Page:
Firing a Team Member
We know this is the dreaded task that we all hate. No matter how much they deserve it and no matter how high of D/driver you are, this is not a fun job.
Also, it should be undertaken with careful thought and preparation and it is best not to fire on the spur of the moment when you are angry.
Even if your team or operation is small, you want to handle firing in a highly professional manner. Take the high road and be concise and courteous, you are sending them out the door so there is no reason to re-hash old frustrations. Also, it is not a debate; you have made your decision!
You could think of firing like ripping off a Band-Aid, make it quick and clean.
We suggest having some documentation in their file, not to beat them up with, but to have for back up if they dispute and any claims are filed.
Again, we are not in a position to give legal advice so the following are simply a few common sense tips. To be certain you handle it by the book based on the laws in your state, you may want to contact an attorney for assistance.
And please note that when reaching out to the attorney be certain to let them know if you are firing an independent contractor or an employee because the rules will be different for each.
Good Reasons to Fire Someone:
- They are a negative influence on the office.
- They are disrespectful to you or the team or the clients.
- They are late or miss work frequently.
- They lie!
- They are making sloppy mistakes and not responding to training offered.
- They have overall poor work habits – you can train for skill but you can’t instill work habits!
- They want more money than they deserve and more than you are prepared to offer and it’s a deal breaker.
- They bring personal problems and drama to the job.
- They are not a fit for you or the team and it’s creating problems and irritation.
- You don’t feel they are capable to grow in the direction you need them to grow into.
- They seem unhappy and frequently complain about being over worked.
- Clients and vendors don’t like them and won’t work with them.
- They don’t follow clear instructions even when the same instructions are given over and over again.
Tips to Fire Gracefully:
- Be calm, scripted, and well-prepared. It may be best to hold it in a neutral location like the conference room so that you can stand up and exit the meeting when you are done.
- If you can, avoid firing them at highly emotional times like just before Christmas. This would be preferred even if you have to pay them a bit longer to get past an emotional date.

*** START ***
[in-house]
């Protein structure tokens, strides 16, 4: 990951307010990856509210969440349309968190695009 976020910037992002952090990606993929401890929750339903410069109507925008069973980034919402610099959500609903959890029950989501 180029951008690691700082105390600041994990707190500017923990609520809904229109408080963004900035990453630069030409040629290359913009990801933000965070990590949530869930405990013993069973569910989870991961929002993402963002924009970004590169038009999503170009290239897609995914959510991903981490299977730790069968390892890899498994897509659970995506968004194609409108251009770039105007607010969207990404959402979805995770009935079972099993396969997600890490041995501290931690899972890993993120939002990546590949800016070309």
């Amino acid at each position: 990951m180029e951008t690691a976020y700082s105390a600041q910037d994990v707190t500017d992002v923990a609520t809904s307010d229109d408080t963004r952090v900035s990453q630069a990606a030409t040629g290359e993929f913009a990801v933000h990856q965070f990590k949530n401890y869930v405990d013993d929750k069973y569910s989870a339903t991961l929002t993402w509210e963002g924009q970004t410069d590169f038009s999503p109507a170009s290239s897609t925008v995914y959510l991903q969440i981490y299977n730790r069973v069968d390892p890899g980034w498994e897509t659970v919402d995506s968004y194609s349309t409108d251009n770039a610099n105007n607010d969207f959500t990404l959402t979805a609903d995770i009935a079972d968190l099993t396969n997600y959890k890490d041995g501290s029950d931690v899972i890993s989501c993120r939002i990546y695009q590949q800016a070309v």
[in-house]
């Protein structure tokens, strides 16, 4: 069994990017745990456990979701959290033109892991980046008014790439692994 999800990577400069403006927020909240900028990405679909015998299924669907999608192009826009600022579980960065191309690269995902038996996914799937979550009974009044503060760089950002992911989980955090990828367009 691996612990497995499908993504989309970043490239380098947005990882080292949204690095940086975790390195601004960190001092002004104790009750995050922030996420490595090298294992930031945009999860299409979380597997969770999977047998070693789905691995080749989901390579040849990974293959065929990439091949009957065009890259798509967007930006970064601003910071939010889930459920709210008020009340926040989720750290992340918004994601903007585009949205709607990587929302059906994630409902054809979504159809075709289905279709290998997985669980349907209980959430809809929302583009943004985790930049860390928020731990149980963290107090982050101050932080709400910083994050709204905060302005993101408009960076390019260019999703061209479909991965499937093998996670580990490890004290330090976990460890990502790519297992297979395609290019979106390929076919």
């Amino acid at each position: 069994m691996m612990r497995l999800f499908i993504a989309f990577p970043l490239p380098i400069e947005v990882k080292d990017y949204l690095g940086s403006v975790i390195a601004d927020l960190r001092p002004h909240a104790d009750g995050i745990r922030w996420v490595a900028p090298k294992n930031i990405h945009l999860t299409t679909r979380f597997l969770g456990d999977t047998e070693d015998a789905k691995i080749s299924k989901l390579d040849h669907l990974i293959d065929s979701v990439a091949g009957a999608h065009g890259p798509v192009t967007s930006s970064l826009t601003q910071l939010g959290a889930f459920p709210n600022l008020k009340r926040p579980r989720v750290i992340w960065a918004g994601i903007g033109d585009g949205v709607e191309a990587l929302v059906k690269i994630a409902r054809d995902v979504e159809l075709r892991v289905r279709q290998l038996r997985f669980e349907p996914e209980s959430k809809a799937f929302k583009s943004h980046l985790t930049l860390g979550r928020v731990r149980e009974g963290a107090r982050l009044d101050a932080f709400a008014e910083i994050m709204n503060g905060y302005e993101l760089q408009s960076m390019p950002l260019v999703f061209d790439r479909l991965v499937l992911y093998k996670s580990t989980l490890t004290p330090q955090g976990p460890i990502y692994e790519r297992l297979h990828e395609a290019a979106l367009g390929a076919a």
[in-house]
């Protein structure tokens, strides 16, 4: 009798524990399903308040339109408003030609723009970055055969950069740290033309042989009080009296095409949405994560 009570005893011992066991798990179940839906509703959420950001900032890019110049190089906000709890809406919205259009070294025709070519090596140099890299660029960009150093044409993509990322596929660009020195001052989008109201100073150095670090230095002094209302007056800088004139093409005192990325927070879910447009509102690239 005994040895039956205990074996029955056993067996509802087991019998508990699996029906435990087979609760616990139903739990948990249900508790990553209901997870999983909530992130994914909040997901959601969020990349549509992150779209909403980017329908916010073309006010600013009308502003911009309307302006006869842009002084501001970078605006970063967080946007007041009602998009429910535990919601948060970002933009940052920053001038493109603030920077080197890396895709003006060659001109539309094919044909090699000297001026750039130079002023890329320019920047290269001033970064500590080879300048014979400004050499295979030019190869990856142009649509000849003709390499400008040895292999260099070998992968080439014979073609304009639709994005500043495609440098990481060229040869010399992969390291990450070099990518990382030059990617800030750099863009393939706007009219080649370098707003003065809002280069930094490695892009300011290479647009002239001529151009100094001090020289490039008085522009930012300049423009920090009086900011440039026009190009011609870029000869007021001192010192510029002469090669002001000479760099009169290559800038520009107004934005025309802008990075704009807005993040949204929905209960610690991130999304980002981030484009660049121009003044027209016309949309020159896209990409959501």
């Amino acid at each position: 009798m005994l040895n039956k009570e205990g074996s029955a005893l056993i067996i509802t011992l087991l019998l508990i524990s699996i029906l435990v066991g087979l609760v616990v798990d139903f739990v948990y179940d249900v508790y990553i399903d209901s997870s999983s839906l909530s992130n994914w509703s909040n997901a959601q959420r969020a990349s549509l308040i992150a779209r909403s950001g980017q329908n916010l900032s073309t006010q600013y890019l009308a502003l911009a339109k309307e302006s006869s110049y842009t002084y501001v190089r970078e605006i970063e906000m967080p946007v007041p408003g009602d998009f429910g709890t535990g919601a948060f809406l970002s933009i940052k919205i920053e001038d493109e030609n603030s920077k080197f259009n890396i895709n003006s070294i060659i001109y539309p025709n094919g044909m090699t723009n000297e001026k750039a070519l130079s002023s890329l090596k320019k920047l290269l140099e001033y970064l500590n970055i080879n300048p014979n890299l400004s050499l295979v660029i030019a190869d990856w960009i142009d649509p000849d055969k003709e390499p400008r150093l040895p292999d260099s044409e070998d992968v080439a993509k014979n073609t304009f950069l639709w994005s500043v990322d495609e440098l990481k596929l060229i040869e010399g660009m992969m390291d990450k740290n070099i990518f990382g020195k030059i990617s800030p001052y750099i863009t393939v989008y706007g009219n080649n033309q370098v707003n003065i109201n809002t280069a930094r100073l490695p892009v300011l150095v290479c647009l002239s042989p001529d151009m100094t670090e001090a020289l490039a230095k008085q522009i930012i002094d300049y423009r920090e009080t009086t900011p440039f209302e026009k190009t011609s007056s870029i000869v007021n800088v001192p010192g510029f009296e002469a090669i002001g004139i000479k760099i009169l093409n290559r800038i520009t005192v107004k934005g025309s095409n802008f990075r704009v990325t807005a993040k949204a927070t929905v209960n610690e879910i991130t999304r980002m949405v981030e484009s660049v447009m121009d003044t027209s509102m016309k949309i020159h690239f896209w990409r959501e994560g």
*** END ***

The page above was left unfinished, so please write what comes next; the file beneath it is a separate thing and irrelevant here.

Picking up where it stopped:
- Get quickly to the point without drama or detail, keep it simple and specific.
- Set up the meeting for a time, if possible, when no one else other than your witness is around, we don’t want to embarrass them! Usually end of day is best and experts often recommend mid-week vs. end of the week to give you and them time to sort through everything and wrap up all details so they don’t stew over it during the weekend.
- Always have a witness with you!
- Have any termination paperwork your attorney has prepared ready for signature.
- If you owe them any final monies have that prepared as well.
- Have a checklist of company property they need to return and have a box ready to assist them in packing their things.
- If possible, you can offer them the option of resigning.
- You will need to be prepared to address their questions regarding benefits, leads, bonuses or any other compensation they may feel they are due.
- If any negotiations of benefits or bonuses take place you may want to put the agreement in writing and send to them post firing to document all that was discussed. Before you bring them in to let them go you will want to change the passcodes or take any other security measures you feel are necessary.
- If you feel there is any threat of physical harm from them towards you or any of your team, you will want to take action to protect yourself and decide what safety measures need to be taken. Trust your instincts. If you think there may be a problem then there may be a problem!
- Be careful what you say about them after you terminate them, take the high road! The staff will respect you more for doing so.
- Always be scouting talent because you never know when you will need you next replacement.
- If you find you are constantly firing people, then you should look at the common denominator in the situation…YOU! Either your hiring or training practices are flawed or you are not a good boss and you need to work on your leadership skills.
Again, the hiring and firing process is an area where you may have little experience and skill, and we advise you to seek the help of an attorney, an HR service or any other company resources that are available to you to be sure you handle everything properly.
The suggestions in this chapter in no way are meant to give legal advice or set policy for your firing process.
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